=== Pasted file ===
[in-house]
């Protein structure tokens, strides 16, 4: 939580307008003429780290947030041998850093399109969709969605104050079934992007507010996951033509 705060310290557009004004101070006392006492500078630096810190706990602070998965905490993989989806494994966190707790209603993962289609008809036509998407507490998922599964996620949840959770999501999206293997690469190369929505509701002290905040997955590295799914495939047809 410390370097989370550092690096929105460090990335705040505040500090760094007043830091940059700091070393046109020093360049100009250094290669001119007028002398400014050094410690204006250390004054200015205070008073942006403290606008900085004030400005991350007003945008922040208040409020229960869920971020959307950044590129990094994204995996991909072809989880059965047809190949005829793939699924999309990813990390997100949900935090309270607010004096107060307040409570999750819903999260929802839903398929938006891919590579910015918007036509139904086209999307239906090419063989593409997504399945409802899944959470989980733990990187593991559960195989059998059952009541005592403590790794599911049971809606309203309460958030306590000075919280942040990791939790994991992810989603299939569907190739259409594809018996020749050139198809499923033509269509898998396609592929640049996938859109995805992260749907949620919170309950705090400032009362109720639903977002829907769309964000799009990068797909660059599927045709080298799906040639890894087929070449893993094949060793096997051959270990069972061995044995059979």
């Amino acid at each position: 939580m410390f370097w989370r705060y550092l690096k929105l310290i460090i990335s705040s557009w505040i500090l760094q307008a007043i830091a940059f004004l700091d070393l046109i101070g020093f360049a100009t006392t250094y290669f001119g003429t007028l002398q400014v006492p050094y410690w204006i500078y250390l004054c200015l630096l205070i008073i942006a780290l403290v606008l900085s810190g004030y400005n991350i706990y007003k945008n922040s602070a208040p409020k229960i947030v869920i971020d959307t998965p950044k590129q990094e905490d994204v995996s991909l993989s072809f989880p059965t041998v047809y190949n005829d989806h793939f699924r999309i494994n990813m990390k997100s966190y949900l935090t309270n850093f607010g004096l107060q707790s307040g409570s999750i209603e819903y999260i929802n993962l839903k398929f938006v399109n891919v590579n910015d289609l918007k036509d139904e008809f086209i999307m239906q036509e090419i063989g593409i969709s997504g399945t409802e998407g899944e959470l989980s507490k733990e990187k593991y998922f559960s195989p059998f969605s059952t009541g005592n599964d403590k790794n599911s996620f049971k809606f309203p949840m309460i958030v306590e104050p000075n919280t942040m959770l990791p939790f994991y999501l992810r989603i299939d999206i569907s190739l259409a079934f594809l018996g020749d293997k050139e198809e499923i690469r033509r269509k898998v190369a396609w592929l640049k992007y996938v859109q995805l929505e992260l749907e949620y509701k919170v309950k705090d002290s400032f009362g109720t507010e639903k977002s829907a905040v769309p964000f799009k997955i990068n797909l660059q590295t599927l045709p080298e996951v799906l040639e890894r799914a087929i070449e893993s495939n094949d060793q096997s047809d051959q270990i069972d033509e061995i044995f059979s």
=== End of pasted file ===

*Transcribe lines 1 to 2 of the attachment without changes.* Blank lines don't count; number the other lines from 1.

[in-house]
């Protein structure tokens, strides 16, 4: 939580307008003429780290947030041998850093399109969709969605104050079934992007507010996951033509 705060310290557009004004101070006392006492500078630096810190706990602070998965905490993989989806494994966190707790209603993962289609008809036509998407507490998922599964996620949840959770999501999206293997690469190369929505509701002290905040997955590295799914495939047809 410390370097989370550092690096929105460090990335705040505040500090760094007043830091940059700091070393046109020093360049100009250094290669001119007028002398400014050094410690204006250390004054200015205070008073942006403290606008900085004030400005991350007003945008922040208040409020229960869920971020959307950044590129990094994204995996991909072809989880059965047809190949005829793939699924999309990813990390997100949900935090309270607010004096107060307040409570999750819903999260929802839903398929938006891919590579910015918007036509139904086209999307239906090419063989593409997504399945409802899944959470989980733990990187593991559960195989059998059952009541005592403590790794599911049971809606309203309460958030306590000075919280942040990791939790994991992810989603299939569907190739259409594809018996020749050139198809499923033509269509898998396609592929640049996938859109995805992260749907949620919170309950705090400032009362109720639903977002829907769309964000799009990068797909660059599927045709080298799906040639890894087929070449893993094949060793096997051959270990069972061995044995059979």